What is the penalty for affray?

What is the penalty for affray?


What is affray?


The legal definition of ‘affray’ is found under Section 93C of the Crimes Act 1900 (NSW).


Generally, affray is the act of violent behaviour that would cause another person who is present to fear for their safety. It is the type of charge where police may find your violent behaviour so reprehensible that a simple common assault charge is simply not severe enough.

It is also often the case that police will lay this charge if they cannot identify the victim of the assault that is alleged against a person.

In order to be convicted of a charge of affray, the prosecution must prove beyond reasonable doubt, the following:

  1. You used or threatened to use unlawful violence towards another
  2. The violence was unlawful
  3. A person of reasonable firmness would fear for his/her safety

It is important to note that the person of reasonable firmness need not be actually present at the scene. In other words, you could be charged with affray even if no one is even there to fear for his or her safety!

Police will often charge Affray in circumstances where you participate in a fight involving numerous people. This can often make it hard for police to identify who inflicted the unlawful violence upon who, particularly when CCTV footage is unclear.


What is the likely penalty for affray?


The maximum penalty for the charge is 10 years imprisonment.

Affray is an offence that can be dealt with in either the District Court or the Local Court. Generally affray is an offence that is dealt with summarily, that is in the local court, where the maximum penalty is 2 years imprisonment. If it is your first offence, the penalty can range from just a fine to community service or jail, depending on the particular seriousness of the offending behaviour.


Will I get a criminal conviction for affray?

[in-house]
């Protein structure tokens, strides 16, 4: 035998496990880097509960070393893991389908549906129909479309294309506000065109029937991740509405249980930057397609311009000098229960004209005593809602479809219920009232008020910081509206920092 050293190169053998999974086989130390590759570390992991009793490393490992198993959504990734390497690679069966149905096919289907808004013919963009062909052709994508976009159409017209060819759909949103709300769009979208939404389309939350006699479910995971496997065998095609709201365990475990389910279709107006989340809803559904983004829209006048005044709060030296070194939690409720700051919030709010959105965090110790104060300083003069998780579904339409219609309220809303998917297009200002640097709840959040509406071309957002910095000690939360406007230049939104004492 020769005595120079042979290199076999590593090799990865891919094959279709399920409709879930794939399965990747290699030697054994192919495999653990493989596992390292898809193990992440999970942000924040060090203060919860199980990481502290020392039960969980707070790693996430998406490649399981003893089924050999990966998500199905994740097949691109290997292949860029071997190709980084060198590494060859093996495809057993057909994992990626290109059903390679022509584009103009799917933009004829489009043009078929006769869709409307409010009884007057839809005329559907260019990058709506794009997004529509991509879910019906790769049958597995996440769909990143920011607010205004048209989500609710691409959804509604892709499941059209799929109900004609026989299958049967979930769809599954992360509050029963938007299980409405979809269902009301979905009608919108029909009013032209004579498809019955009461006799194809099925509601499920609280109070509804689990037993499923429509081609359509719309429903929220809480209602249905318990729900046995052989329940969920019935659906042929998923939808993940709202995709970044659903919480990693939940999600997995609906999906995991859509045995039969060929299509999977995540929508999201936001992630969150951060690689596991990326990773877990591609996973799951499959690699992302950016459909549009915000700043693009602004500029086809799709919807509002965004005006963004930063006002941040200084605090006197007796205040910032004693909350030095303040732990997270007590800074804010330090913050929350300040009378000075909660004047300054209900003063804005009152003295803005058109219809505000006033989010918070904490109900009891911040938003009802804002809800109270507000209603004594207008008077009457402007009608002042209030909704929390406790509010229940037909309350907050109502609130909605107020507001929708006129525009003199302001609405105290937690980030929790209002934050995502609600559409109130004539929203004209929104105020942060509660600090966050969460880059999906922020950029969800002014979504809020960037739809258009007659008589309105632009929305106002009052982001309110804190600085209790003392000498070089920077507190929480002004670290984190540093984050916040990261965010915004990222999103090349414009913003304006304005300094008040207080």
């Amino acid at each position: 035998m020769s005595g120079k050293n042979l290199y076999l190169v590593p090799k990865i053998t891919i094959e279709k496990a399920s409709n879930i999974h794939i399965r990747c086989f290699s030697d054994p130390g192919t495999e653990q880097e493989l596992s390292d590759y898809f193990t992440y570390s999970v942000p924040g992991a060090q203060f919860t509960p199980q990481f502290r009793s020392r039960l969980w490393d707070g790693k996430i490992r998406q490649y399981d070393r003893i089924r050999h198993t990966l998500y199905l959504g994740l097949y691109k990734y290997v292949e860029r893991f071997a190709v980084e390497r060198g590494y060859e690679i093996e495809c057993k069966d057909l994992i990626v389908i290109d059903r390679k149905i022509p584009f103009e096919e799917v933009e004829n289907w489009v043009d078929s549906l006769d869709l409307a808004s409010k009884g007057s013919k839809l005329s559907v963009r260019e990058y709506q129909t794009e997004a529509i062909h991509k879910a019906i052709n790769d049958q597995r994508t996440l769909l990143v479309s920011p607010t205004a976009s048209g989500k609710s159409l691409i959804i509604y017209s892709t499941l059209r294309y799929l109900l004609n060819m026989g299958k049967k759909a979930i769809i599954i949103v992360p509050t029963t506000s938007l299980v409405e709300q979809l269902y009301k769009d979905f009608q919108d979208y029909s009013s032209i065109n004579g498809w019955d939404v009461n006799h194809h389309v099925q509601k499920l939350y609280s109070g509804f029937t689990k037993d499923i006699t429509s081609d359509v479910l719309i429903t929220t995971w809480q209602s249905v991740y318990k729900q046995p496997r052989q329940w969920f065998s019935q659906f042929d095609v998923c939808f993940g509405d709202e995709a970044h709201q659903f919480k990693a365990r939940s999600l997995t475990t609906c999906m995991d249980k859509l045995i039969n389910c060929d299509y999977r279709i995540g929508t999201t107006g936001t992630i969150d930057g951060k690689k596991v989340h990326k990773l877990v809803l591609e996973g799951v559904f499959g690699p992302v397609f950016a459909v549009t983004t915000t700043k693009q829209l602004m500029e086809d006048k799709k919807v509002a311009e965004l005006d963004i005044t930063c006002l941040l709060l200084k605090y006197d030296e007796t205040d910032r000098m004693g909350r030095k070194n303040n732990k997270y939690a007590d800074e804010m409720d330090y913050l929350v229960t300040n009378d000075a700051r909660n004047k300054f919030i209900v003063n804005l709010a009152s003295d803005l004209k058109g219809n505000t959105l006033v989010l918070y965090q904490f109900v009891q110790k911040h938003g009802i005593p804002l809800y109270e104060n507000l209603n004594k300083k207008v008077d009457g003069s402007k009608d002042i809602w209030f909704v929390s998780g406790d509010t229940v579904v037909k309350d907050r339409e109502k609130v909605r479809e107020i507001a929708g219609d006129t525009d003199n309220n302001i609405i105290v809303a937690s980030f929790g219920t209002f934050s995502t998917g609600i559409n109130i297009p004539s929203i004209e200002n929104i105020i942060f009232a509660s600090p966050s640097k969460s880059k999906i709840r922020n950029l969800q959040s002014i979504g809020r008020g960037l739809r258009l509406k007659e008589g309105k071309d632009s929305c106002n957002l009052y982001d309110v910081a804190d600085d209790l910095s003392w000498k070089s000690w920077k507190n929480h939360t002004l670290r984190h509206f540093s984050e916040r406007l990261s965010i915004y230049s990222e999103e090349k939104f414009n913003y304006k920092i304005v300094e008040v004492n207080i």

If you plead guilty to affray, or are found guilty, you will likely get a criminal record from an affray charge. Whilst it is possible to get a “section 10” for affray, it is difficult. However, if it is your first offence, you will likely not go to jail.


How can I defend a charge of affray?


In order to defend a charge of affray, often you can rely on the following defences:

  • ID evidence – that there is insufficient evidence to prove that you were there or committed the offence.
  • Duress – someone else ‘made’ you do it. There must be a sense of immediacy in terms of the other person ‘making you’ do it.
  • Self-defence- you were defending yourself against an assault and that was the only reason that you committed the offence.


Can I get an affray charged dropped?


The offence of ‘affray’ is a ‘catch-all’ type of offence. In assault matters, police will often charge you with common assault, assault occasioning actual bodily harm and affray. If you intend to plead guilty, we can negotiate with police on your behalf in order to have the most serious charge of affray dropped.

Police will very often be open to negotiating the charge of affray down to a less serious charge, in order to avoid complicated legal proceedings and hearings.  Identification of each party’s role in altercation can often cause the prosecution problems, so it is very important that you seek the services of a good criminal lawyer to defend you in your case.

For more information on affray, and case studies where we have appeared in court on affray charges for our clients, go to:


Call LY Lawyers on 1300 595 299 to speak to one of our experienced criminal defence lawyers.